CineSchlock-O-Rama

Squirm

SquirmPlease forgive the forthcoming episode of brazen self-indulgence, dear readers, because there's just no bridling my nostalgic exuberance today. You see, as a youngster growing up in the Piney Woods of East Texas, I spent most Saturday afternoons, when I should've been out doing something useful, glued to the tube watching THIS MOVIE and such kissin' cousins as Piranha, Food of the Gods, Empire of the Ants and Mako: Jaws of Death. Not much has changed since, as y'all well know, and most certainly this very column wouldn't be the biological imperative it's become had a certain strange little flick never burrowed into yours truly's impressionable adolescent brainpan. So it's appropriately synchronistic that the good folks at MGM would opt to roll out this remastered special edition just in time for its biggest fan's 31st birthday. Thanks for fostering my arrested development, fellas. Now if only Catherine "Daisy Duke" Bach would waive that pesky restraining order.

"Late in the evening of September 29, 1975, a sudden electrical storm struck a rural sea coast area of Georgia. Power lines, felled by high winds, sent hundreds of thousands of volts surging into the muddy ground, cutting off all electricity to the small, secluded town of Fly Creek. During the period that followed the storm, the citizens of Fry Creek experienced what scientists believe to be one of the most bizarre freaks of nature ever recorded. This is the story .... "

Jumpin' Jehosaphat! Now THERE'S an intro!!! What the heck could it possibly be? Rats the size of Datsuns?! Giant barn-stomping lizards!? A chainsaw-wielding maniac?! Well, no, um ... worms. BIZARRE FREAK OF NATURE, MAN-EATING, SUPERDUPER PO'D WORMS!!! Guess shouting doesn't make them any scarier, now does it? In fact, something tells me a childhood hook baiting incident might be the root of all this. But God bless first-time writer/director Jeff Lieberman for riding his premise out to the wriggling end. Being a yankee, Jeff naturally has his New Yorker hero, Mick, played with sly, glasses-cleaning pluck by Don Scardino, face certain death whilst foolishly wandering south of the Mason-Dixon Line to make time with a redheaded belle (Patricia Pearcy).

Tragically for our wouldbe lovebirds, those "hundreds of thousands of volts surging into the muddy ground" have driven forth a ferocious horde of slimy worms filled with an electric lust for human flesh. The savage attacks begin as isolated occurrences such as Mick's horrifically worm-spoiled eggcream soda or another slightly more unfortunate fella who's unwittingly first in line to have his flesh and sinew stripped to the bare bones with the fury of 250 thousand tiny piranha-like choppers. When Mick and Geri discover said corpse, it sidetracks their backwoods courtship into a "Scooby-Doo" mystery that tensely winds its way toward the flick's memorably monstrous payoff featuring a two-story farm house oozing floor-to-ceiling with a FLOOD of positively DISGUSTING nightcrawlers.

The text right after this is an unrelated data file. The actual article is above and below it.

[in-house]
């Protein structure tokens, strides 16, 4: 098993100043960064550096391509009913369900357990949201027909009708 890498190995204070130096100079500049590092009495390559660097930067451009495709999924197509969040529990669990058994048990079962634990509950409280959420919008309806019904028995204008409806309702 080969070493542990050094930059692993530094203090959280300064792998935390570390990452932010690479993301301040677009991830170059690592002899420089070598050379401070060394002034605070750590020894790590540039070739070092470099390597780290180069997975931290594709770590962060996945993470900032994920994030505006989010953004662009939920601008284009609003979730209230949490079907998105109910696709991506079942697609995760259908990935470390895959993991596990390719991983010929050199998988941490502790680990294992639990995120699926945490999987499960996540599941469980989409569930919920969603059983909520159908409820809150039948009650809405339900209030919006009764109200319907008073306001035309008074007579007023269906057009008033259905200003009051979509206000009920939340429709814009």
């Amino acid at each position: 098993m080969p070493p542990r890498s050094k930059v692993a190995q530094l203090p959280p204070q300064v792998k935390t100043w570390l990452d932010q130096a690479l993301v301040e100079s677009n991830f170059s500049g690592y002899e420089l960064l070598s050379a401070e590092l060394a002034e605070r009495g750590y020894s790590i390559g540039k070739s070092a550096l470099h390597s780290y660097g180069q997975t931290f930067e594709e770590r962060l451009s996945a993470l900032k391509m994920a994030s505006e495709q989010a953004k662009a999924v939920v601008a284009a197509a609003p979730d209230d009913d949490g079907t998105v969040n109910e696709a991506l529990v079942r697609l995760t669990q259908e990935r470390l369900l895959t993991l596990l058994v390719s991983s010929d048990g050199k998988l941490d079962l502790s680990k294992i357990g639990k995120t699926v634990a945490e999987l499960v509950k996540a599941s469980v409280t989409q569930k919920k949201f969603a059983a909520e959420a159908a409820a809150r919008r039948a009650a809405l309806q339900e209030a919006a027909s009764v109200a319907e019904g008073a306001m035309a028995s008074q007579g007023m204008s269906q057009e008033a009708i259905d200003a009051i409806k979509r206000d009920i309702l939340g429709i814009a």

Before that, the little beasties are understandably camera shy, but there's terrifically titter worthy scenes throughout such as when Ms. Pearcy strips nekkid for a quick shower, turns the faucet, and unbeknownst to her, worms gurgle slowly from the showerhead, only to return through the miracle of reverse photography when she turns off the water. CineSchlockers should also note that this is also among the early films of famed FX Oscar hog Rick Baker who created the subdermal face-munching of R.A. Dow's reluctant worm farmer and spurned beau Roger "Grimes" (Get it!?!) This one-shot-or-bust turned classic moment of critter cinema was accomplished with multiple face and neck appliances rigged with worms on wires pulled by off-camera FX wranglers. So Rick's is truly a career built, ahem, from the ground up.

Notables: One breast. 12 corpses. Hiney pinching. Reefer madness. Killer worm cam. Gratuitous shower scene. Ol' drop the glasses at the exact worst possible moment gag. Copious invertebrate closeups. Migratory skeleton. Gratuitous urination. One-woman staging of The Glass Menagerie. Southern inhospitality. Woods wandering. Amazing stay-lit torch. Creepy choir kiddos.

Quotables: Jeff explores foreshadowing as a 25-year-old screenwriter: "I like a good thunder storm. Makes you feel -- helpless." Mick's a cut-rate Groucho: "I'm not a tourist. I'm a Libra!" and "Talk about New York?! Two corpses in one day! Next time you visit me!!!" Lovelorn redneck Roger howls at his yankee interloper: "YOU GONNA BE SPOILED!!! YOU GONNA BE THE WORM FACE!!!"

 

 
CineSchlock-O-Rama was inspired by Joe Bob Briggs and his gospel of blood, breasts and beasts.
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